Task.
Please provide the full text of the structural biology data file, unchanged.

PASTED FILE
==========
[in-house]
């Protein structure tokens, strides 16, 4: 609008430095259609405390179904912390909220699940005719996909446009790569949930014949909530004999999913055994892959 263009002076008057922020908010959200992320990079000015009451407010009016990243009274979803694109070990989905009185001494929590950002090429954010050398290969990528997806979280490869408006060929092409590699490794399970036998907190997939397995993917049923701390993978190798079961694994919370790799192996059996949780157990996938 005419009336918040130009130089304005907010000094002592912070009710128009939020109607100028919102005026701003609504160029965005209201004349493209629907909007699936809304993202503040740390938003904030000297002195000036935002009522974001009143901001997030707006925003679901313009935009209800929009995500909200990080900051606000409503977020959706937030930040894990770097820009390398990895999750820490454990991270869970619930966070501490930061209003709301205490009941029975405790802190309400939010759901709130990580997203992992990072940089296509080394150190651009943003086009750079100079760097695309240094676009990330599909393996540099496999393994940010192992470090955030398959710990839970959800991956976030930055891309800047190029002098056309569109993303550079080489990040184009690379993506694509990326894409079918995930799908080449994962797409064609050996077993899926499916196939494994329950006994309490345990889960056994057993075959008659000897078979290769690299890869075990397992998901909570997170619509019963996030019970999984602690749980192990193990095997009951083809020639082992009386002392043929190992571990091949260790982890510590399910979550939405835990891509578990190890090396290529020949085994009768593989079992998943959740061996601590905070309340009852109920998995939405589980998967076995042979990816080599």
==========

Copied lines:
[in-house]
């Protein structure tokens, strides 16, 4: 609008430095259609405390179904912390909220699940005719996909446009790569949930014949909530004999999913055994892959 263009002076008057922020908010959200992320990079000015009451407010009016990243009274979803694109070990989905009185001494929590950002090429954010050398290969990528997806979280490869408006060929092409590699490794399970036998907190997939397995993917049923701390993978190798079961694994919370790799192996059996949780157990996938 005419009336918040130009130089304005907010000094002592912070009710128009939020109607100028919102005026701003609504160029965005209201004349493209629907909007699936809304993202503040740390938003904030000297002195000036935002009522974001009143901001997030707006925003679901313009935009209800929009995500909200990080900051606000409503977020959706937030930040894990770097820009390398990895999750820490454990991270869970619930966070501490930061209003709301205490009941029975405790802190309400939010759901709130990580997203992992990072940089296509080394150190651009943003086009750079100079760097695309240094676009990330599909393996540099496999393994940010192992470090955030398959710990839970959800991956976030930055891309800047190029002098056309569109993303550079080489990040184009690379993506694509990326894409079918995930799908080449994962797409064609050996077993899926499916196939494994329950006994309490345990889960056994057993075959008659000897078979290769690299890869075990397992998901909570997170619509019963996030019970999984602690749980192990193990095997009951083809020639082992009386002392043929190992571990091949260790982890510590399910979550939405835990891509578990190890090396290529020949085994009768593989079992998943959740061996601590905070309340009852109920998995939405589980998967076995042979990816080599």